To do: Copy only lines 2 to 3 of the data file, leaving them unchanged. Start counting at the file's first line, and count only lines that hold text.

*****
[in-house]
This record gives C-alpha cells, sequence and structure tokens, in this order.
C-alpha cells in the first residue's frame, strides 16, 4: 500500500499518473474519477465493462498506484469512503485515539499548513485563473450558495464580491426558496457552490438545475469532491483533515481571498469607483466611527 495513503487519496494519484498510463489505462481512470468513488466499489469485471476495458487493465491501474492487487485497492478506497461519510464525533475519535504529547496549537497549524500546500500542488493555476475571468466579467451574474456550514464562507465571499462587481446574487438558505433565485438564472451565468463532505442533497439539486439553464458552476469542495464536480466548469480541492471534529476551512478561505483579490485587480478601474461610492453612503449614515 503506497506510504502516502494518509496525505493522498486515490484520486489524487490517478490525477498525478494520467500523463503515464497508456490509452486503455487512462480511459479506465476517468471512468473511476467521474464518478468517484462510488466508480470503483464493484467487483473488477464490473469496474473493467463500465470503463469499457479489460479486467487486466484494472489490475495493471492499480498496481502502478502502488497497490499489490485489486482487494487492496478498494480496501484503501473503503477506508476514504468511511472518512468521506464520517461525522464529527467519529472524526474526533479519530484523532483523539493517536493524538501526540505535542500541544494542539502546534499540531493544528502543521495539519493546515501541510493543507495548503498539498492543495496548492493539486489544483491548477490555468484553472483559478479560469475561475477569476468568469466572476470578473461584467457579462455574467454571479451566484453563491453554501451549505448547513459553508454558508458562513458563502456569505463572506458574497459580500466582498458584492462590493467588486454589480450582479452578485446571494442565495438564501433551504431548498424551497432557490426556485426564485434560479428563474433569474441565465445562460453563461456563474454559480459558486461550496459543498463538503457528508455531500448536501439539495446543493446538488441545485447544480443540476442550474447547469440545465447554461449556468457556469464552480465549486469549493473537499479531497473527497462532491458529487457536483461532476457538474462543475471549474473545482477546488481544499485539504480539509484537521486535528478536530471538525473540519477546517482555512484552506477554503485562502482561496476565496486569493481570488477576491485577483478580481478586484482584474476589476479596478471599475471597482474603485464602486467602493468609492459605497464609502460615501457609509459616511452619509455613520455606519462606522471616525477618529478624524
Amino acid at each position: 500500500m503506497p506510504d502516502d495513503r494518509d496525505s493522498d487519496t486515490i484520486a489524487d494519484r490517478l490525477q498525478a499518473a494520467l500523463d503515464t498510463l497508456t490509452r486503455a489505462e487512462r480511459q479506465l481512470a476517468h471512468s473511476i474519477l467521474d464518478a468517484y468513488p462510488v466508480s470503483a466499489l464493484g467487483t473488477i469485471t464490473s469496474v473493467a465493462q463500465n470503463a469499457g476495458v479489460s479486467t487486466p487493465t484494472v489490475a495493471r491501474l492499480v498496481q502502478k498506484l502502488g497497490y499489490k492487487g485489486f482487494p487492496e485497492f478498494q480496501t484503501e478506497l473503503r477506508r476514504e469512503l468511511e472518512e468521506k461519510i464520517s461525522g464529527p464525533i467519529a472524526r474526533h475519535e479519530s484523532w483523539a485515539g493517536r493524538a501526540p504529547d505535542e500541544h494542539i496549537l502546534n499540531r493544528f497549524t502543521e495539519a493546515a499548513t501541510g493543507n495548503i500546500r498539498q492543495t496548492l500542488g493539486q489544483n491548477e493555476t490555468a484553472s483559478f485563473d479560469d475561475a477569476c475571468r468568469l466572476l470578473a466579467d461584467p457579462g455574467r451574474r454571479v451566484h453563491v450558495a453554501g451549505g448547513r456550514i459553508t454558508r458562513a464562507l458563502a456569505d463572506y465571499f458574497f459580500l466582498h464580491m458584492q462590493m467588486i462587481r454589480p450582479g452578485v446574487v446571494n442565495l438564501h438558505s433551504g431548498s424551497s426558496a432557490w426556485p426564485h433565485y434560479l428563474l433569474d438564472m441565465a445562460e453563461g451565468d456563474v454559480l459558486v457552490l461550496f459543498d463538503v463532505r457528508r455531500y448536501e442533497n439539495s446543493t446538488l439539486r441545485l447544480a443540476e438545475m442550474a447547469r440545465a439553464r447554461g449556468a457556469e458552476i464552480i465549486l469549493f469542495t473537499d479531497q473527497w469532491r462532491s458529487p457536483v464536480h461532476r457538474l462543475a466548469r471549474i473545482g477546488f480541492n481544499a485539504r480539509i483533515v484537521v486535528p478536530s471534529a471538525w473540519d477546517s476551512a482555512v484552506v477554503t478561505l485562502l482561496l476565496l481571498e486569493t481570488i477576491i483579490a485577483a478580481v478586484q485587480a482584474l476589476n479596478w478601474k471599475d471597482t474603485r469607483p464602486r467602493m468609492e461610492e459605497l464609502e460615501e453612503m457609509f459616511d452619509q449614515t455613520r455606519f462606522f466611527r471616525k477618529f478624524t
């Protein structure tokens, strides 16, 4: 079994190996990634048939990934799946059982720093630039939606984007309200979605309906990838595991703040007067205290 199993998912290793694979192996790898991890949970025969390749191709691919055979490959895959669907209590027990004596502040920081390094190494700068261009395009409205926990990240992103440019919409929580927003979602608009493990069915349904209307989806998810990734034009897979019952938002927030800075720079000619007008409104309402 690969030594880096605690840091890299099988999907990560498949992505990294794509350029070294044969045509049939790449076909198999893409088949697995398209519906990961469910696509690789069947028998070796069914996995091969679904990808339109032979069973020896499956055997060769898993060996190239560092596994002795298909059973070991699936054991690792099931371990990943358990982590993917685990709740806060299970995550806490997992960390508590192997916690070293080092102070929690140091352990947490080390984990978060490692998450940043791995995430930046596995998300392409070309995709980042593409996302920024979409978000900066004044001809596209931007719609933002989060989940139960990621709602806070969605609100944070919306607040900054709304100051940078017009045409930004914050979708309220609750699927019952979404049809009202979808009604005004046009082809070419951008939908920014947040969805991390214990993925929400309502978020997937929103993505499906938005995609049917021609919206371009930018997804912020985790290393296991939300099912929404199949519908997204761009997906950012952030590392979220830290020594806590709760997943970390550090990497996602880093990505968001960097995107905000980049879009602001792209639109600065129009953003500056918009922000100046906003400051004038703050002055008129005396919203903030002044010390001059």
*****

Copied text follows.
This record gives C-alpha cells, sequence and structure tokens, in this order.
C-alpha cells in the first residue's frame, strides 16, 4: 500500500499518473474519477465493462498506484469512503485515539499548513485563473450558495464580491426558496457552490438545475469532491483533515481571498469607483466611527 495513503487519496494519484498510463489505462481512470468513488466499489469485471476495458487493465491501474492487487485497492478506497461519510464525533475519535504529547496549537497549524500546500500542488493555476475571468466579467451574474456550514464562507465571499462587481446574487438558505433565485438564472451565468463532505442533497439539486439553464458552476469542495464536480466548469480541492471534529476551512478561505483579490485587480478601474461610492453612503449614515 503506497506510504502516502494518509496525505493522498486515490484520486489524487490517478490525477498525478494520467500523463503515464497508456490509452486503455487512462480511459479506465476517468471512468473511476467521474464518478468517484462510488466508480470503483464493484467487483473488477464490473469496474473493467463500465470503463469499457479489460479486467487486466484494472489490475495493471492499480498496481502502478502502488497497490499489490485489486482487494487492496478498494480496501484503501473503503477506508476514504468511511472518512468521506464520517461525522464529527467519529472524526474526533479519530484523532483523539493517536493524538501526540505535542500541544494542539502546534499540531493544528502543521495539519493546515501541510493543507495548503498539498492543495496548492493539486489544483491548477490555468484553472483559478479560469475561475477569476468568469466572476470578473461584467457579462455574467454571479451566484453563491453554501451549505448547513459553508454558508458562513458563502456569505463572506458574497459580500466582498458584492462590493467588486454589480450582479452578485446571494442565495438564501433551504431548498424551497432557490426556485426564485434560479428563474433569474441565465445562460453563461456563474454559480459558486461550496459543498463538503457528508455531500448536501439539495446543493446538488441545485447544480443540476442550474447547469440545465447554461449556468457556469464552480465549486469549493473537499479531497473527497462532491458529487457536483461532476457538474462543475471549474473545482477546488481544499485539504480539509484537521486535528478536530471538525473540519477546517482555512484552506477554503485562502482561496476565496486569493481570488477576491485577483478580481478586484482584474476589476479596478471599475471597482474603485464602486467602493468609492459605497464609502460615501457609509459616511452619509455613520455606519462606522471616525477618529478624524